Last year proved to be a disappointment for Illumina (NASDAQ:ILMN) investors. Although the genomic-sequencing pioneer's shares rose by nearly 11%, it badly underperformed the S&P 500 index. Illumina started off 2020 with bad news as well by throwing in the towel on its planned acquisition of Pacific Biosciences of California because of regulatory obstacles.

Illumina will announce its fiscal 2019 fourth-quarter results on Wednesday, Jan. 29, 2020. There are three things that you can count on with the company's Q4 update.

Image of DNA above an outstretched palm

Image source: Getty Images.

1. Few if any surprises

Probably the most important thing about Illumina's Q4 update is that there's likely to be few if any surprises. The consensus Wall Street estimate is that the company will report revenue of $942.4 million with adjusted earnings per share (EPS) of $1.58. Illumina is likely to slightly beat those estimates -- because the company has already hinted at its Q4 revenue.

CEO Francis deSouza's presentation at the J.P. Morgan Healthcare Conference earlier this month revealed that Illumina expects Q4 revenue of around $950 million. He said that the company had a "strong close to the year" and generated "record revenue."

However, that's not surprising at all. Illumina CFO Sam Samad stated in the company's Q3 conference call in October that the fourth quarter tends to be its highest quarter for sequencing consumables revenue. If there's anything unexpected in Illumina's Q4 results, it will probably be related to expenses that impact the bottom line. However, the best bet is that the company will post numbers in the ballpark of what analysts have estimated.

2. Continued direct-to-consumer headwinds

Illumina's biggest challenge in the third quarter will almost certainly remain its biggest challenge in Q4. A weak direct-to-consumer (DTC) market weighed on the company's Q3 performance and will do so again in Illumina's next quarterly update.

DeSouza acknowledged in the October call that Illumina doesn't "expect DTC to return to growth in the near term." At the J.P. Morgan conference, he said that the DTC market "continues to incrementally erode."

This weakness in the DTC market will show up in Illumina's microarray revenue total. In the third quarter, the company's microarray revenue fell 24% year over year to $102 million. The fourth quarter is usually the strongest quarter of the year for DTC sales as consumers buy kits from Ancestry, 23andMe, and other personal genomics companies. However, don't count on a surge in sales this time around because of the headwinds that these DTC genomics companies face.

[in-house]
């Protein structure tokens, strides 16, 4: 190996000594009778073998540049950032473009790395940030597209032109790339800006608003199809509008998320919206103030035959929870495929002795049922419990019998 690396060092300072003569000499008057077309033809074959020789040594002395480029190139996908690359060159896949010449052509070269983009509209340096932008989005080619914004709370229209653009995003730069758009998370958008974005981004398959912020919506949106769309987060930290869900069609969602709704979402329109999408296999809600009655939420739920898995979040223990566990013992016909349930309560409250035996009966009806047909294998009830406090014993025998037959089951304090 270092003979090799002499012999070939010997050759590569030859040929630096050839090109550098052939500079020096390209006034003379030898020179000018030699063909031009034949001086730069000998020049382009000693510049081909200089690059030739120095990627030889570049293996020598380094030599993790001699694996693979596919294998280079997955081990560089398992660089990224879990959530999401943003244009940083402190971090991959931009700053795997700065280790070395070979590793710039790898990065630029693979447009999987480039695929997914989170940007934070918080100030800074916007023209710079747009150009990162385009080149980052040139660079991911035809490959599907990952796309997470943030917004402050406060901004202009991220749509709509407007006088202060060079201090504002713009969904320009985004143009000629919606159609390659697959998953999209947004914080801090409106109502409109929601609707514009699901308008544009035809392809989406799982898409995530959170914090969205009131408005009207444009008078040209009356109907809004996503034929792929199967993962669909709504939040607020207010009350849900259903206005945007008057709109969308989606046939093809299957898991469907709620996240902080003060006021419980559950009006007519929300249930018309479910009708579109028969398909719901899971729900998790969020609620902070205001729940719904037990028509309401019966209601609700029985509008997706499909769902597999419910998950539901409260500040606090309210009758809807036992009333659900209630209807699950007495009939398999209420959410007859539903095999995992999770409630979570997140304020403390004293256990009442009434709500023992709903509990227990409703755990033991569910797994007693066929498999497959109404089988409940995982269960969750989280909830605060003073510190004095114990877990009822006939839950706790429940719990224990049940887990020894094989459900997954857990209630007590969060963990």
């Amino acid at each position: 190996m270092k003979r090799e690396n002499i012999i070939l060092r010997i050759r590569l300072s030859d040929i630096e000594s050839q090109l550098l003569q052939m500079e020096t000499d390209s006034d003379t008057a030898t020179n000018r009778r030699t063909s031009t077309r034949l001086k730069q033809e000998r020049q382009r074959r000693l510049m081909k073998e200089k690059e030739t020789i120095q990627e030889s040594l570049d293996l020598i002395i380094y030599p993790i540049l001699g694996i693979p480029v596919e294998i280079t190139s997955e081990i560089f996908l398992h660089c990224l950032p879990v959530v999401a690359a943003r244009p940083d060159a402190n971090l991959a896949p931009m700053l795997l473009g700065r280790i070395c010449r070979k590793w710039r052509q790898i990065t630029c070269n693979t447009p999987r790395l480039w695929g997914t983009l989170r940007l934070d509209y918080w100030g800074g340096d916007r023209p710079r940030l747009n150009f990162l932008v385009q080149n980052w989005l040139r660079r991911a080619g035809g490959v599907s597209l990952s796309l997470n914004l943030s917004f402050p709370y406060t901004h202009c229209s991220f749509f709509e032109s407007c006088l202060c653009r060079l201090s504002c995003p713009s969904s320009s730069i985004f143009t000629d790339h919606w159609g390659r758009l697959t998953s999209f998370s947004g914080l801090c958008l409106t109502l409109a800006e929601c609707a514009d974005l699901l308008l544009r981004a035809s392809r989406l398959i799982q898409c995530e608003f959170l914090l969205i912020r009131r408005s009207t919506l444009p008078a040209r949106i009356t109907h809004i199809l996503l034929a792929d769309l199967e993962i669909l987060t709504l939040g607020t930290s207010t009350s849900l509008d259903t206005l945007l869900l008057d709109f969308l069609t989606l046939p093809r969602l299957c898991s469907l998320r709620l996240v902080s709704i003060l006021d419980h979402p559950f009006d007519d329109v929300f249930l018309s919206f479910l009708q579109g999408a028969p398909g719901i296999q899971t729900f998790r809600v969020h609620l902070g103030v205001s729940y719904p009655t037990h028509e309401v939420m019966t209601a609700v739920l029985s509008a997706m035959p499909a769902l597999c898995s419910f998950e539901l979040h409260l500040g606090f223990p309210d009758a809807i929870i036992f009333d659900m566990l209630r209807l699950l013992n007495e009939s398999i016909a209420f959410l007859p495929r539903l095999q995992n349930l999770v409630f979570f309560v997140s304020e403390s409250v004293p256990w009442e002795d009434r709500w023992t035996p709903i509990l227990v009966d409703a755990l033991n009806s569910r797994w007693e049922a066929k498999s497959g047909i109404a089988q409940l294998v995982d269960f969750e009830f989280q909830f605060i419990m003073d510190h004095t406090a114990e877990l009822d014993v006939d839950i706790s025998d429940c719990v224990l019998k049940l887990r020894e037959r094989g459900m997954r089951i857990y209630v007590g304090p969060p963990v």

3. Strong system placements

There is one bright spot you should be able to bank on with Illumina's Q4 update -- strong system placements. DeSouza said at the J.P. Morgan conference that Illumina shipped around 320 NovaSeq systems and around 620 NextSeq systems in 2019 -- a record high for both products.

He stated that the company shipped over 100 NovaSeq systems in the fourth quarter. This played out pretty much as expected based on Illumina's previous comments.

While NovaSeq and NextSeq are the stars for Illumina right now, look for good news in the company's Q4 update related to its desktop sequencing systems as well. DeSouza mentioned in his J.P. Morgan presentation that around 730 MiSeq systems, 240 MiniSeq systems, and 510 MiSeq systems were shipped in 2019.

Looking farther into the future

It doesn't appear that Illumina will return to tremendous growth in 2020. The company projects that its revenue will increase by 9% to 11% -- solid but not overly impressive. DTC revenue will continue to languish for the foreseeable future.

Illumina should, however, continue to enjoy momentum as customers switch from HiSeq to NovaSeq. Its new NextSeq 1000 and NextSeq 2000 systems should also boost sales. While some healthcare stocks could experience significant volatility in 2020 with the upcoming U.S. presidential election, Illumina should weather any turbulence relatively well since its business wouldn't be as disrupted by potential changes to the U.S. healthcare system as many healthcare companies would be.

Over the long run, the biggest opportunity for the company is in cancer screening, therapy selection, and recurrence monitoring. With this massive market potential, Illumina's long-term future should be even brighter than its near-term prospects.

This article represents the opinion of the writer, who may disagree with the “official” recommendation position of a Motley Fool premium advisory service. We’re motley! Questioning an investing thesis -- even one of our own -- helps us all think critically about investing and make decisions that help us become smarter, happier, and richer.